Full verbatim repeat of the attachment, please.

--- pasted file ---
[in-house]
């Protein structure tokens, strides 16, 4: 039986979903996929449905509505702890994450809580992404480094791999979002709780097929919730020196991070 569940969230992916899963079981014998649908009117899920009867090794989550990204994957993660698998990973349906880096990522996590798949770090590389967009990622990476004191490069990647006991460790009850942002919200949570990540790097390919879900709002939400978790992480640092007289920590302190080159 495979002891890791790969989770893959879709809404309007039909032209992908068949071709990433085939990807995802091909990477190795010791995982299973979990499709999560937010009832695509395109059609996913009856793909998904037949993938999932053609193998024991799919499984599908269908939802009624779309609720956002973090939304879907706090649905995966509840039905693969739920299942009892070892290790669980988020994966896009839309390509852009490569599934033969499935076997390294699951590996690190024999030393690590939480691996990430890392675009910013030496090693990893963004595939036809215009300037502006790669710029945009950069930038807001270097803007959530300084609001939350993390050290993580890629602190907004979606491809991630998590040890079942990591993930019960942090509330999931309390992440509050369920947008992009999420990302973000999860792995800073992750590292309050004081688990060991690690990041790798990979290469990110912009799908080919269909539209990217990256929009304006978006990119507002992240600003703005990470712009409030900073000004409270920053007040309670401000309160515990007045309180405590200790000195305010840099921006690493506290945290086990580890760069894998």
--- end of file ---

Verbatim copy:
[in-house]
């Protein structure tokens, strides 16, 4: 039986979903996929449905509505702890994450809580992404480094791999979002709780097929919730020196991070 569940969230992916899963079981014998649908009117899920009867090794989550990204994957993660698998990973349906880096990522996590798949770090590389967009990622990476004191490069990647006991460790009850942002919200949570990540790097390919879900709002939400978790992480640092007289920590302190080159 495979002891890791790969989770893959879709809404309007039909032209992908068949071709990433085939990807995802091909990477190795010791995982299973979990499709999560937010009832695509395109059609996913009856793909998904037949993938999932053609193998024991799919499984599908269908939802009624779309609720956002973090939304879907706090649905995966509840039905693969739920299942009892070892290790669980988020994966896009839309390509852009490569599934033969499935076997390294699951590996690190024999030393690590939480691996990430890392675009910013030496090693990893963004595939036809215009300037502006790669710029945009950069930038807001270097803007959530300084609001939350993390050290993580890629602190907004979606491809991630998590040890079942990591993930019960942090509330999931309390992440509050369920947008992009999420990302973000999860792995800073992750590292309050004081688990060991690690990041790798990979290469990110912009799908080919269909539209990217990256929009304006978006990119507002992240600003703005990470712009409030900073000004409270920053007040309670401000309160515990007045309180405590200790000195305010840099921006690493506290945290086990580890760069894998």